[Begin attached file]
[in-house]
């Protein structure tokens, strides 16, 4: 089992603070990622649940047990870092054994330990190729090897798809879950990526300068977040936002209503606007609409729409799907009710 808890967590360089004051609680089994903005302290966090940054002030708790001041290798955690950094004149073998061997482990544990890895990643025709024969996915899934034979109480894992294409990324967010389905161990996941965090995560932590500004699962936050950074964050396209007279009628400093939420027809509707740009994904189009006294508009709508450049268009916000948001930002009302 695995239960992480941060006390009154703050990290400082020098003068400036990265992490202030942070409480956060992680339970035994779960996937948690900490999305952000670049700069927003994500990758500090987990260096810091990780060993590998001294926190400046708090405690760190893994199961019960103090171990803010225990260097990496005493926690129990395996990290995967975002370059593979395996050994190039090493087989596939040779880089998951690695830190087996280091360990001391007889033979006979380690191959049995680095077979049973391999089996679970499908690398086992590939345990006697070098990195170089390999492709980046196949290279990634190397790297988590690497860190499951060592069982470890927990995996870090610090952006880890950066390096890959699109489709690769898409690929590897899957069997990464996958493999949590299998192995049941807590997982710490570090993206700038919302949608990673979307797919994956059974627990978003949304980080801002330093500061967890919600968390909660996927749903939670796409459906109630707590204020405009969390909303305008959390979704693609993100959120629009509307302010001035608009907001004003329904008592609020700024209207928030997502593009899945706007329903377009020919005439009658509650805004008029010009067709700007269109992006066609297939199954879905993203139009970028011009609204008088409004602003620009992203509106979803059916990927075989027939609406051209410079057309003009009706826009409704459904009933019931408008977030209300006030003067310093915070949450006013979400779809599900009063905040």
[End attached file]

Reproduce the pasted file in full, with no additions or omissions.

[in-house]
């Protein structure tokens, strides 16, 4: 089992603070990622649940047990870092054994330990190729090897798809879950990526300068977040936002209503606007609409729409799907009710 808890967590360089004051609680089994903005302290966090940054002030708790001041290798955690950094004149073998061997482990544990890895990643025709024969996915899934034979109480894992294409990324967010389905161990996941965090995560932590500004699962936050950074964050396209007279009628400093939420027809509707740009994904189009006294508009709508450049268009916000948001930002009302 695995239960992480941060006390009154703050990290400082020098003068400036990265992490202030942070409480956060992680339970035994779960996937948690900490999305952000670049700069927003994500990758500090987990260096810091990780060993590998001294926190400046708090405690760190893994199961019960103090171990803010225990260097990496005493926690129990395996990290995967975002370059593979395996050994190039090493087989596939040779880089998951690695830190087996280091360990001391007889033979006979380690191959049995680095077979049973391999089996679970499908690398086992590939345990006697070098990195170089390999492709980046196949290279990634190397790297988590690497860190499951060592069982470890927990995996870090610090952006880890950066390096890959699109489709690769898409690929590897899957069997990464996958493999949590299998192995049941807590997982710490570090993206700038919302949608990673979307797919994956059974627990978003949304980080801002330093500061967890919600968390909660996927749903939670796409459906109630707590204020405009969390909303305008959390979704693609993100959120629009509307302010001035608009907001004003329904008592609020700024209207928030997502593009899945706007329903377009020919005439009658509650805004008029010009067709700007269109992006066609297939199954879905993203139009970028011009609204008088409004602003620009992203509106979803059916990927075989027939609406051209410079057309003009009706826009409704459904009933019931408008977030209300006030003067310093915070949450006013979400779809599900009063905040």